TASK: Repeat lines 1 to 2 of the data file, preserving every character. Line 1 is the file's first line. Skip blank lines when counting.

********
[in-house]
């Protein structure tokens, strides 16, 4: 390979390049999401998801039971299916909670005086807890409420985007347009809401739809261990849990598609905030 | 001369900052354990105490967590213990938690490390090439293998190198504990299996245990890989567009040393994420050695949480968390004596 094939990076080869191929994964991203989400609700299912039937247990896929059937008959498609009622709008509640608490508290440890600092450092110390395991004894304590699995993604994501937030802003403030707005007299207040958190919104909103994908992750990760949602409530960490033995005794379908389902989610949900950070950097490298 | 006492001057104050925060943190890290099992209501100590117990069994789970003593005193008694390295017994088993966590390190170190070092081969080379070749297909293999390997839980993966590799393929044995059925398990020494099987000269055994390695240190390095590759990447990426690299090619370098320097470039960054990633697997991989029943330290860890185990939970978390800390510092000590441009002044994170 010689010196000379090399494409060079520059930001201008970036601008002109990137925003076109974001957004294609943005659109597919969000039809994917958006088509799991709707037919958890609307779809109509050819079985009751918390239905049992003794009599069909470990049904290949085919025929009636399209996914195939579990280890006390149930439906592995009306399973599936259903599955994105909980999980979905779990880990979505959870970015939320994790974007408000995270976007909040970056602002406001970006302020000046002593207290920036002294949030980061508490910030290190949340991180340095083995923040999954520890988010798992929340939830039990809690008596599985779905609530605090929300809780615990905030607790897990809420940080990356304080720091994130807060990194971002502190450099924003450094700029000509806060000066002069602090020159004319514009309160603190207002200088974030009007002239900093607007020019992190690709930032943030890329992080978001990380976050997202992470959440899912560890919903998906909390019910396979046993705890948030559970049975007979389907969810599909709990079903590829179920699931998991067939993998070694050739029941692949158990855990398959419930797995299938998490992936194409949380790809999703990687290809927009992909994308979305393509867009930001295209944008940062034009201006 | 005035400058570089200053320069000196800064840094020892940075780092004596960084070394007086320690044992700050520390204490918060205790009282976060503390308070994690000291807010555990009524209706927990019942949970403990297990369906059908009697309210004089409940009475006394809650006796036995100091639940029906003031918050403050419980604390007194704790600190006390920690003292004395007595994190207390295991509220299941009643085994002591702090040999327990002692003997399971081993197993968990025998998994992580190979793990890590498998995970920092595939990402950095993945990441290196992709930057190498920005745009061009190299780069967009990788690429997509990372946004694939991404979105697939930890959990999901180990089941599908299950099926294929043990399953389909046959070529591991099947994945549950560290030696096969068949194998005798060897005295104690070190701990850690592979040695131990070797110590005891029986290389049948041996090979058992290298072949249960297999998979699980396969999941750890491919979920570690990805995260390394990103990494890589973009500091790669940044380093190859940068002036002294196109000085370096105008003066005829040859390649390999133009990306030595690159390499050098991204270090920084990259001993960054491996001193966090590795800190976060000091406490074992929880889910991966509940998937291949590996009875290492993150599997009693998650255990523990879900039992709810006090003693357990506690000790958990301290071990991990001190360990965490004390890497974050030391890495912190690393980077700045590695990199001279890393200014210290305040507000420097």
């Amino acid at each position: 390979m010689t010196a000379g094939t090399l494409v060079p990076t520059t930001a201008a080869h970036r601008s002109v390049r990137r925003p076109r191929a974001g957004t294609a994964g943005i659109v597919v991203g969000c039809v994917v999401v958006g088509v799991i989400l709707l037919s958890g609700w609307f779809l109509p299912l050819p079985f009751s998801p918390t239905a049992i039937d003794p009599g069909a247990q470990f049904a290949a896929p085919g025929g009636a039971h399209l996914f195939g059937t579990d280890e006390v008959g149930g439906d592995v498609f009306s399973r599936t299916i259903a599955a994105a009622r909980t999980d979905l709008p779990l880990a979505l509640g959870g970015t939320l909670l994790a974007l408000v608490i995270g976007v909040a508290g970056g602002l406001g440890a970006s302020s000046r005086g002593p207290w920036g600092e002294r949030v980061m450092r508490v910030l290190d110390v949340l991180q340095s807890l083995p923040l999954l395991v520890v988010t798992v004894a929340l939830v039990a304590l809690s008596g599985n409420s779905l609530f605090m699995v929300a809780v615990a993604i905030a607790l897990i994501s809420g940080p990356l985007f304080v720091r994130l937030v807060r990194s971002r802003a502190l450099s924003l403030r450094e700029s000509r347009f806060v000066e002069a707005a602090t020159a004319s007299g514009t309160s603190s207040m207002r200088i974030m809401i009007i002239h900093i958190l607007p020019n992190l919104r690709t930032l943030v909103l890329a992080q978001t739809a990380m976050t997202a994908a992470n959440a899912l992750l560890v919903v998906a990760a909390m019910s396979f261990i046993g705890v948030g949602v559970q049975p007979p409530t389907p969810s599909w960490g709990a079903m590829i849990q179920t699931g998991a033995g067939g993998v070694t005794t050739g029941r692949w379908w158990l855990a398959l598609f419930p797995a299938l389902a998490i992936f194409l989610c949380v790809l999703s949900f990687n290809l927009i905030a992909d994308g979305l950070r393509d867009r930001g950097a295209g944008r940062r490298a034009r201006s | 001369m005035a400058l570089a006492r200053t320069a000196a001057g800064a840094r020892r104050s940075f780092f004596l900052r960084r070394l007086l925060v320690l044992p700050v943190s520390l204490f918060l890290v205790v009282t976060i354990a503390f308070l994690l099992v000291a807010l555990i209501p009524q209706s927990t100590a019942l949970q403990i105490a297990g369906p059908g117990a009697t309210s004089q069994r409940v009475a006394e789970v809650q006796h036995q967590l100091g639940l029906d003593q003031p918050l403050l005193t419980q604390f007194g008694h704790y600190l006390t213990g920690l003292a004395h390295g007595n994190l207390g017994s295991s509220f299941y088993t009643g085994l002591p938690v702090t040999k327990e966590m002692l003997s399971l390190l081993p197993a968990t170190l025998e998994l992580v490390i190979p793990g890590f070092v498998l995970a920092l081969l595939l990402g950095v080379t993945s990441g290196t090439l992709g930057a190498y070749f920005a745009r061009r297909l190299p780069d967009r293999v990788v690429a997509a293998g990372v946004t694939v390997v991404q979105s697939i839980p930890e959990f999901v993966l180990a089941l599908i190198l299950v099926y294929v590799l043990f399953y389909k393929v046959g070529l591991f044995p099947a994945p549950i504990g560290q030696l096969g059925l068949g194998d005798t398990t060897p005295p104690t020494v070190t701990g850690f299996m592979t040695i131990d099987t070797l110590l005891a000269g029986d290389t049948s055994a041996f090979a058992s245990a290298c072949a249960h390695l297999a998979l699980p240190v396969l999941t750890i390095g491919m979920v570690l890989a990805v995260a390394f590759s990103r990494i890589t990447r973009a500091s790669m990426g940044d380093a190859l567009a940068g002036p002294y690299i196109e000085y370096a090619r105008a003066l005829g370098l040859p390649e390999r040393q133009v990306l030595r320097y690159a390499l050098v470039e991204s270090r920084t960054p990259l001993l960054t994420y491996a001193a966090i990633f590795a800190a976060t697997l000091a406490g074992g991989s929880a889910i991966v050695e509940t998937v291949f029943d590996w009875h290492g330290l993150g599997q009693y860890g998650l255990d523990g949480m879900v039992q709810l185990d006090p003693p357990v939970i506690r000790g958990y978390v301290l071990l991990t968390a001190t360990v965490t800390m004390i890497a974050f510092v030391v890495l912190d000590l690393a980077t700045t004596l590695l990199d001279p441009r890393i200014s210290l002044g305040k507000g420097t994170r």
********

[in-house]
């Protein structure tokens, strides 16, 4: 390979390049999401998801039971299916909670005086807890409420985007347009809401739809261990849990598609905030 | 001369900052354990105490967590213990938690490390090439293998190198504990299996245990890989567009040393994420050695949480968390004596 094939990076080869191929994964991203989400609700299912039937247990896929059937008959498609009622709008509640608490508290440890600092450092110390395991004894304590699995993604994501937030802003403030707005007299207040958190919104909103994908992750990760949602409530960490033995005794379908389902989610949900950070950097490298 | 006492001057104050925060943190890290099992209501100590117990069994789970003593005193008694390295017994088993966590390190170190070092081969080379070749297909293999390997839980993966590799393929044995059925398990020494099987000269055994390695240190390095590759990447990426690299090619370098320097470039960054990633697997991989029943330290860890185990939970978390800390510092000590441009002044994170 010689010196000379090399494409060079520059930001201008970036601008002109990137925003076109974001957004294609943005659109597919969000039809994917958006088509799991709707037919958890609307779809109509050819079985009751918390239905049992003794009599069909470990049904290949085919025929009636399209996914195939579990280890006390149930439906592995009306399973599936259903599955994105909980999980979905779990880990979505959870970015939320994790974007408000995270976007909040970056602002406001970006302020000046002593207290920036002294949030980061508490910030290190949340991180340095083995923040999954520890988010798992929340939830039990809690008596599985779905609530605090929300809780615990905030607790897990809420940080990356304080720091994130807060990194971002502190450099924003450094700029000509806060000066002069602090020159004319514009309160603190207002200088974030009007002239900093607007020019992190690709930032943030890329992080978001990380976050997202992470959440899912560890919903998906909390019910396979046993705890948030559970049975007979389907969810599909709990079903590829179920699931998991067939993998070694050739029941692949158990855990398959419930797995299938998490992936194409949380790809999703990687290809927009992909994308979305393509867009930001295209944008940062034009201006 | 005035400058570089200053320069000196800064840094020892940075780092004596960084070394007086320690044992700050520390204490918060205790009282976060503390308070994690000291807010555990009524209706927990019942949970403990297990369906059908009697309210004089409940009475006394809650006796036995100091639940029906003031918050403050419980604390007194704790600190006390920690003292004395007595994190207390295991509220299941009643085994002591702090040999327990002692003997399971081993197993968990025998998994992580190979793990890590498998995970920092595939990402950095993945990441290196992709930057190498920005745009061009190299780069967009990788690429997509990372946004694939991404979105697939930890959990999901180990089941599908299950099926294929043990399953389909046959070529591991099947994945549950560290030696096969068949194998005798060897005295104690070190701990850690592979040695131990070797110590005891029986290389049948041996090979058992290298072949249960297999998979699980396969999941750890491919979920570690990805995260390394990103990494890589973009500091790669940044380093190859940068002036002294196109000085370096105008003066005829040859390649390999133009990306030595690159390499050098991204270090920084990259001993960054491996001193966090590795800190976060000091406490074992929880889910991966509940998937291949590996009875290492993150599997009693998650255990523990879900039992709810006090003693357990506690000790958990301290071990991990001190360990965490004390890497974050030391890495912190690393980077700045590695990199001279890393200014210290305040507000420097």